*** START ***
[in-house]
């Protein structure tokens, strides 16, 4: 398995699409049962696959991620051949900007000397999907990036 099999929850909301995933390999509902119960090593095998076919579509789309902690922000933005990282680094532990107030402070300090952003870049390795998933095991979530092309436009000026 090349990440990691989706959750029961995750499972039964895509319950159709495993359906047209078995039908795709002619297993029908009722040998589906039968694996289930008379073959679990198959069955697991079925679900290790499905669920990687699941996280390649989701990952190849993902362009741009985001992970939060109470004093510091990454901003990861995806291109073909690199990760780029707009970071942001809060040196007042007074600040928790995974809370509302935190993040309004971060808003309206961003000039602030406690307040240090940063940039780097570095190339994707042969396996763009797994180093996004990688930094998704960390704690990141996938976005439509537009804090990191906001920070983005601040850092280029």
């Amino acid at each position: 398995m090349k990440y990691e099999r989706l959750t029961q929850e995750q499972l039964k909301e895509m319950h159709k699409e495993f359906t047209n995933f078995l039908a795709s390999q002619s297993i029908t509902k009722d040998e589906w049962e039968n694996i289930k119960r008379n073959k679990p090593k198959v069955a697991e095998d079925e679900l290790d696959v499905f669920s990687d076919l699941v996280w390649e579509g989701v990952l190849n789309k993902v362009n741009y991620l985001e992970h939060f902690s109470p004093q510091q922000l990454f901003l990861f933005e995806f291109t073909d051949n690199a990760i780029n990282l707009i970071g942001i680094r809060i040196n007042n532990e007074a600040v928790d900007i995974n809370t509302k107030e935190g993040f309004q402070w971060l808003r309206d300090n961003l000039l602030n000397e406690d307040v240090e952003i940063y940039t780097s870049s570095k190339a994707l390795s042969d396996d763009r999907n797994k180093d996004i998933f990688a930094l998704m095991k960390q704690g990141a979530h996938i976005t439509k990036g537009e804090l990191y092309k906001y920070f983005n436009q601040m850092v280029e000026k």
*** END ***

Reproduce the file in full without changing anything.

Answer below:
[in-house]
């Protein structure tokens, strides 16, 4: 398995699409049962696959991620051949900007000397999907990036 099999929850909301995933390999509902119960090593095998076919579509789309902690922000933005990282680094532990107030402070300090952003870049390795998933095991979530092309436009000026 090349990440990691989706959750029961995750499972039964895509319950159709495993359906047209078995039908795709002619297993029908009722040998589906039968694996289930008379073959679990198959069955697991079925679900290790499905669920990687699941996280390649989701990952190849993902362009741009985001992970939060109470004093510091990454901003990861995806291109073909690199990760780029707009970071942001809060040196007042007074600040928790995974809370509302935190993040309004971060808003309206961003000039602030406690307040240090940063940039780097570095190339994707042969396996763009797994180093996004990688930094998704960390704690990141996938976005439509537009804090990191906001920070983005601040850092280029």
């Amino acid at each position: 398995m090349k990440y990691e099999r989706l959750t029961q929850e995750q499972l039964k909301e895509m319950h159709k699409e495993f359906t047209n995933f078995l039908a795709s390999q002619s297993i029908t509902k009722d040998e589906w049962e039968n694996i289930k119960r008379n073959k679990p090593k198959v069955a697991e095998d079925e679900l290790d696959v499905f669920s990687d076919l699941v996280w390649e579509g989701v990952l190849n789309k993902v362009n741009y991620l985001e992970h939060f902690s109470p004093q510091q922000l990454f901003l990861f933005e995806f291109t073909d051949n690199a990760i780029n990282l707009i970071g942001i680094r809060i040196n007042n532990e007074a600040v928790d900007i995974n809370t509302k107030e935190g993040f309004q402070w971060l808003r309206d300090n961003l000039l602030n000397e406690d307040v240090e952003i940063y940039t780097s870049s570095k190339a994707l390795s042969d396996d763009r999907n797994k180093d996004i998933f990688a930094l998704m095991k960390q704690g990141a979530h996938i976005t439509k990036g537009e804090l990191y092309k906001y920070f983005n436009q601040m850092v280029e000026k």